But it’s not like the court hasn’t been faced with this question before. Less than a decade ago, the Supreme Court heard the case of Elonis v. U.S., which, like Counterman, involved violent speech transmitted via Facebook. In Elonis, the defendant was convicted on four federal charges of making threats in interstate commerce as he posted menacing “jokes” and rap lyrics pointed in the direction of his ex-wife, local schools and law enforcement and even the FBI. On appeal, he raised the same objection as Counterman, that the government had to prove some degree of mental culpability before it could convict him. He argued for the highest standard possible, an intent or purpose requirement that would burden the government with proving that he intended to threaten those individuals targeted by his posts. The court, though, dodged the First Amendment question, deciding only that he had been convicted via a faulty jury instruction. (On remand, Elonis’ conviction was upheld.)
In Counterman, however, the court faced the question head on, whether to continue with the status quo objective test for true threats or switch to a standard – perhaps the very one that Elonis argued for in 2014 – that would be more protective of speech and possibly less protective of people who might be reasonably afraid of both online and offline violent speech. Yet the court chose a third way: imposing a new mens rea standard but setting the government’s burden to only that of recklessness, which is, as Kagan defined it, when a defendant “consciously disregard[s] a substantial [and unjustifiable] risk that the conduct will cause harm to another.”
Recklessness is an interesting place to land for at least two reasons, both of which are highlighted in the court’s opinion.
First, it’s less demanding than the intent requirement to convict a defendant for incitement; as Kagan points out, the elevated standard is necessary because incitement tends to brush up close to political speech, whereas threats are of lower overall value in our First Amendment firmament.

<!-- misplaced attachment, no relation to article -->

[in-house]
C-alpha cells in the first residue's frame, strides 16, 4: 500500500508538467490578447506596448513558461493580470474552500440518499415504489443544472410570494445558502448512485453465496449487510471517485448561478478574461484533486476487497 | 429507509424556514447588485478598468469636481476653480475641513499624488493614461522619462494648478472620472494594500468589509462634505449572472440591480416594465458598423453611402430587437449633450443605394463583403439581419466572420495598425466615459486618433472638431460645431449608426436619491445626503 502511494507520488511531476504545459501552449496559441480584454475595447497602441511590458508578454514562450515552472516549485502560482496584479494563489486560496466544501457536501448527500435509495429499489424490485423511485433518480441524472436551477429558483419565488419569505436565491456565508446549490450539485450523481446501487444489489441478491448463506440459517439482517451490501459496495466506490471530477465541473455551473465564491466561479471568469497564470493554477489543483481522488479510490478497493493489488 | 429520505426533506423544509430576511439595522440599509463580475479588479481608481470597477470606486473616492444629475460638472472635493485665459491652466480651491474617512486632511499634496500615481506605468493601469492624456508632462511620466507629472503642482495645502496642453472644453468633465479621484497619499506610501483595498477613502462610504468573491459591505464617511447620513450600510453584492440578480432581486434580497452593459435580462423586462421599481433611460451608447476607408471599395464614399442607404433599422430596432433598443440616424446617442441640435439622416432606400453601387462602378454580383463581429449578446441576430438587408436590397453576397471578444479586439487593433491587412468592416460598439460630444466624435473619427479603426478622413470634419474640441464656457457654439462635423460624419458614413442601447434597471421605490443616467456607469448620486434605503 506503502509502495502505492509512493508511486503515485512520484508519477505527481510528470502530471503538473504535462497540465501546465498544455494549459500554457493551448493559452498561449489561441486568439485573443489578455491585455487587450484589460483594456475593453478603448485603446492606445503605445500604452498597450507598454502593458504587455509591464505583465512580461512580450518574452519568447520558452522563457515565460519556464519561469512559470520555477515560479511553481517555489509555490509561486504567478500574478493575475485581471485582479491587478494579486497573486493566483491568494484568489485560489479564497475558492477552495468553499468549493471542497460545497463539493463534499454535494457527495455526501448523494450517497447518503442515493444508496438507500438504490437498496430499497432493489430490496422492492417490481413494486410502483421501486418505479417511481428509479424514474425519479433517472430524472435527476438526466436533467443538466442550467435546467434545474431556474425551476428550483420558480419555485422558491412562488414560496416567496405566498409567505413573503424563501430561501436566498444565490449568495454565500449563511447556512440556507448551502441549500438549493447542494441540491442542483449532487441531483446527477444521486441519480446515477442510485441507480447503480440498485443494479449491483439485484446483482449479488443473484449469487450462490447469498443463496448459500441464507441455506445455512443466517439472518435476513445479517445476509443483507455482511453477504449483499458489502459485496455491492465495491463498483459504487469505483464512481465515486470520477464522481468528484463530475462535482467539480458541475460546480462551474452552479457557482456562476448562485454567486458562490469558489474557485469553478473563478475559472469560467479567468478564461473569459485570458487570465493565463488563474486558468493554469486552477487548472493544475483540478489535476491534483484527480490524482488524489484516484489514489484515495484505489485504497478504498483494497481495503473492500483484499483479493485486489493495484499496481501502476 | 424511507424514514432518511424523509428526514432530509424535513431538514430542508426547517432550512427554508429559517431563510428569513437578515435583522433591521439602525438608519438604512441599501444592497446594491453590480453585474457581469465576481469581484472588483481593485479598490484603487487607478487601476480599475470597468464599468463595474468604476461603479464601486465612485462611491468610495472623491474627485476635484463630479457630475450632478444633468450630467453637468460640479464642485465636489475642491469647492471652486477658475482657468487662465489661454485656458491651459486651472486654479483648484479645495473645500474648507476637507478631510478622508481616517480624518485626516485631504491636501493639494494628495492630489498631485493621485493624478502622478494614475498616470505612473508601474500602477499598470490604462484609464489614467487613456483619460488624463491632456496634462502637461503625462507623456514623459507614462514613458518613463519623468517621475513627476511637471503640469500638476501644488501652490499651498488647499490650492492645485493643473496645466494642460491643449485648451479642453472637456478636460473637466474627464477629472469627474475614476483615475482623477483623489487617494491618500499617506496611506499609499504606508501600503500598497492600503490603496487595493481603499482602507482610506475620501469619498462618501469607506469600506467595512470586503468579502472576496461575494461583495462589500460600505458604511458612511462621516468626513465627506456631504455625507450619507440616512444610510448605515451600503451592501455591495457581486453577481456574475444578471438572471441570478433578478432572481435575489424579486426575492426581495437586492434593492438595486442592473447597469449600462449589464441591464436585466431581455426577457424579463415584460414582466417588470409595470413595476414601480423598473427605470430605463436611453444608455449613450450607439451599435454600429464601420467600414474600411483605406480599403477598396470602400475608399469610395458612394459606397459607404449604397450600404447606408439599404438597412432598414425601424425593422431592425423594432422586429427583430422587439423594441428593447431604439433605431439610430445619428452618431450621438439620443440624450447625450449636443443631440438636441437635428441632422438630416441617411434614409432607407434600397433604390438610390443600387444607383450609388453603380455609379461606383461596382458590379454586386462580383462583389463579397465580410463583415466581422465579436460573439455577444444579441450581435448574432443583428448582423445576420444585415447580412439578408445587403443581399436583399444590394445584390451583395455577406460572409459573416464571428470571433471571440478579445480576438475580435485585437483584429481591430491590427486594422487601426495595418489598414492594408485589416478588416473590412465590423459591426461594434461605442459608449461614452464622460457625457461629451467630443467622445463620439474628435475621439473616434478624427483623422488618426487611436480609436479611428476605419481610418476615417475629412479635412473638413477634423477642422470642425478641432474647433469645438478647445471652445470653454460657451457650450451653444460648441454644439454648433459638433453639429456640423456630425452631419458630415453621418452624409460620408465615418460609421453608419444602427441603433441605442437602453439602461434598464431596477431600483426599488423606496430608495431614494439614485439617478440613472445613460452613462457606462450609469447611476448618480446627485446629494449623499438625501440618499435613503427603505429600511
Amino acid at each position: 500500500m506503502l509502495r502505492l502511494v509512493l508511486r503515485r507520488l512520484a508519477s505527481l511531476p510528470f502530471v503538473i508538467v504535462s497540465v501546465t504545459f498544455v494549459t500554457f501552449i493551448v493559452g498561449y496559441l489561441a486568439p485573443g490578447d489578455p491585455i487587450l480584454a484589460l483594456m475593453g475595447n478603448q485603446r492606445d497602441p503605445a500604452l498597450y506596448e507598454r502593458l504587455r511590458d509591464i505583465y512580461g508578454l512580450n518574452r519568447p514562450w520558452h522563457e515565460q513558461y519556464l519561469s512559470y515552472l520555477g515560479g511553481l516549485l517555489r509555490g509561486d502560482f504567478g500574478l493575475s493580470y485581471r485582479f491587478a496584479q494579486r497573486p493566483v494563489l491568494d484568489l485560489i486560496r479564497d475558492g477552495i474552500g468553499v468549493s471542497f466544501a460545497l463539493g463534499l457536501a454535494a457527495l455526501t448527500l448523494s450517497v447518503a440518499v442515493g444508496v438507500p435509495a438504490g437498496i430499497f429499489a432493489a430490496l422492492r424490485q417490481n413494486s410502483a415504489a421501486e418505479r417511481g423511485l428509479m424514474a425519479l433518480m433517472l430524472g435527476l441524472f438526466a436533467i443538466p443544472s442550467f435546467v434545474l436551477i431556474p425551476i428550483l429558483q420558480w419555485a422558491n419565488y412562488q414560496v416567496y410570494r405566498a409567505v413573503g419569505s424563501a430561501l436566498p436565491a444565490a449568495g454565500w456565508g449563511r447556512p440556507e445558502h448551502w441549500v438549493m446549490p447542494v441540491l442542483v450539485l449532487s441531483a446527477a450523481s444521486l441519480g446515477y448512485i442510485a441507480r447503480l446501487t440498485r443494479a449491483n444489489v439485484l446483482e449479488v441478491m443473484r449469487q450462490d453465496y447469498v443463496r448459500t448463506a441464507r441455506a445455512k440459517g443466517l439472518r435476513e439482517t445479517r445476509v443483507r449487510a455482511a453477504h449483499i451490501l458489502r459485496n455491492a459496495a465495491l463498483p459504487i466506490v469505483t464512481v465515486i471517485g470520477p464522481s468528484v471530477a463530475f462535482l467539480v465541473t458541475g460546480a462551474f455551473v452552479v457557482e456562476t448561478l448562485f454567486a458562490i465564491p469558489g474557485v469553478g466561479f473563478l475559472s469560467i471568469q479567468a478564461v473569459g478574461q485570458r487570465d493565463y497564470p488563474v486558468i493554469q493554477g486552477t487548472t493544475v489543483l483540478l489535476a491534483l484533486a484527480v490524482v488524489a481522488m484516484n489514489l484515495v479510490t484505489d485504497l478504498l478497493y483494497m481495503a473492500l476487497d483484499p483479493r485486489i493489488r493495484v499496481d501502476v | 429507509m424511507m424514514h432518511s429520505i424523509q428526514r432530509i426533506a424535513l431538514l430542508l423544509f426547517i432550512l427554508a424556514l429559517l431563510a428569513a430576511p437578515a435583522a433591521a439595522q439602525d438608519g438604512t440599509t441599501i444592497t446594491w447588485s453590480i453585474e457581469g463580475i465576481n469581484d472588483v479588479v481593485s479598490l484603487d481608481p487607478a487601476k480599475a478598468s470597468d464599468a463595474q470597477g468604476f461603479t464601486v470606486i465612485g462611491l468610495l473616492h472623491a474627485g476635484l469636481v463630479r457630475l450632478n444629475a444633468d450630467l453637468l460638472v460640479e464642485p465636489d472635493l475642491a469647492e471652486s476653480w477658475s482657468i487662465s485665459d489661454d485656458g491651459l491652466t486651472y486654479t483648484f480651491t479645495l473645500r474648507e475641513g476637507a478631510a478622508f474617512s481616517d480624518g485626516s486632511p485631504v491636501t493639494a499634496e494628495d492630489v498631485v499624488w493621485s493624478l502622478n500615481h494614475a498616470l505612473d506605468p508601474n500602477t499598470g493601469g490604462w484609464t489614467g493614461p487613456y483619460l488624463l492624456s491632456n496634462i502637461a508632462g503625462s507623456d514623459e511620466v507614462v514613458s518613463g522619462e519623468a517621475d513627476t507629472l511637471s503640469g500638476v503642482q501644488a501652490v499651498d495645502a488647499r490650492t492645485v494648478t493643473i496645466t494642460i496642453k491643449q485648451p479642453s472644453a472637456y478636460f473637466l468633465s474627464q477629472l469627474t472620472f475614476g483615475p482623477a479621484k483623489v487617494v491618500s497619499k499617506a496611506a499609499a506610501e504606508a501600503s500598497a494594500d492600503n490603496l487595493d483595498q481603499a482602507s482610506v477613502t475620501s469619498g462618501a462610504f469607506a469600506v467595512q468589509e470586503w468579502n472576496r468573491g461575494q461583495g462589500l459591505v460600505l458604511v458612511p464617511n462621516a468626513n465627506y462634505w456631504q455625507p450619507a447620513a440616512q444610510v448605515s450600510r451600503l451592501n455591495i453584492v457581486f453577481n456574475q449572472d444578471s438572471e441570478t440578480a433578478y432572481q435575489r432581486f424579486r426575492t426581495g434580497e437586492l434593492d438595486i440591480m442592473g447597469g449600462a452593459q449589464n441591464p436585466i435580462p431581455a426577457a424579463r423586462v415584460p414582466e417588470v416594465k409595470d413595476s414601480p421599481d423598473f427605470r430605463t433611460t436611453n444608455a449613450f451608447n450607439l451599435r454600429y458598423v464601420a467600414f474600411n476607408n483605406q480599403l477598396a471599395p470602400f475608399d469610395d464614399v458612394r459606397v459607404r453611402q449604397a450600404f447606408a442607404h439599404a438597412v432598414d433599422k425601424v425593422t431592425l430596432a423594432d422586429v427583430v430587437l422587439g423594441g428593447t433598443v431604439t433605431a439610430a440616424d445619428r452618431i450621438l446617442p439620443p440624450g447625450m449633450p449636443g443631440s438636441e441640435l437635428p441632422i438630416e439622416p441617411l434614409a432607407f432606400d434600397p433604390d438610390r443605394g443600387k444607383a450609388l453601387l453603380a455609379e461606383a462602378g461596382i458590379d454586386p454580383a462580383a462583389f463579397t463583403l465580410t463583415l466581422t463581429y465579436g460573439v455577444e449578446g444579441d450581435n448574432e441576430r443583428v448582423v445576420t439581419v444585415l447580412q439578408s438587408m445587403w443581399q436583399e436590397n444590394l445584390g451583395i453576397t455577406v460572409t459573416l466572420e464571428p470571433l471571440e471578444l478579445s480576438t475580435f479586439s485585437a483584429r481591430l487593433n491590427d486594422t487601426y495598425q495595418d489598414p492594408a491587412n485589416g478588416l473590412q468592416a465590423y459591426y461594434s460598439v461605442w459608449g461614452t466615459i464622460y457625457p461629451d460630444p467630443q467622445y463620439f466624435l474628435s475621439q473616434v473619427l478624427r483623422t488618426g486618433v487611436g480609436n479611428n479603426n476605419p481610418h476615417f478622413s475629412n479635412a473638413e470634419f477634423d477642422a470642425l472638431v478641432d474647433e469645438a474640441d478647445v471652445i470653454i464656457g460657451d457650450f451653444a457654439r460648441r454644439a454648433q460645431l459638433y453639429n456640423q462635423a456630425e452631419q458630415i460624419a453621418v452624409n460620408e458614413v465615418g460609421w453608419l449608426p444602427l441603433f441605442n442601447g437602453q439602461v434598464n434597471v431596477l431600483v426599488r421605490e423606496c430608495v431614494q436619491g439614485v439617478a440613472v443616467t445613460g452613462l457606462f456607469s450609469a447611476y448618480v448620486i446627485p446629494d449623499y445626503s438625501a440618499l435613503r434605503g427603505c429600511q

Second, recklessness is the same standard in defamation suits involving public figure plaintiffs, which gives us decades of case law that might help us interpret the new true threat mens rea requirement. As Kagan writes, “reckless defendants have done more than make a bad mistake. They have consciously accepted a substantial risk of inflicting harm.” That formulation sounds like the actual malice interpretation of deliberately looking away from the truth when publishing defamatory material regarding public figure plaintiffs.
Counterman’s case has been returned to the Colorado courts; as Kagan and the majority concluded, he was convicted under the previous objective standard, and the Constitution can no longer abide such a decision. Now, the government will have to prove that he acted recklessly with his Facebook messages, and the central question will be whether he consciously disregarded evidence that his messages could be interpreted as threats.
Counterman engaged in a one-sided conversation over a period of two years. Two years in which he was blocked and continued to use language that would normally be viewed as — at the very least — ominous. That does, indeed, sound like more than a “bad mistake.”
After the court’s decision, perhaps the internet is a bit more free, preserving a forum in which people can continue to communicate without fear that an errant word or poorly interpreted joke could result in criminal charges and even a conviction.
But with every decision comes consequences.
For the sake of those possible targets of violent and truly threatening speech — speech that can terrify, disrupt and dismay — we can only hope those consequences will be minimal.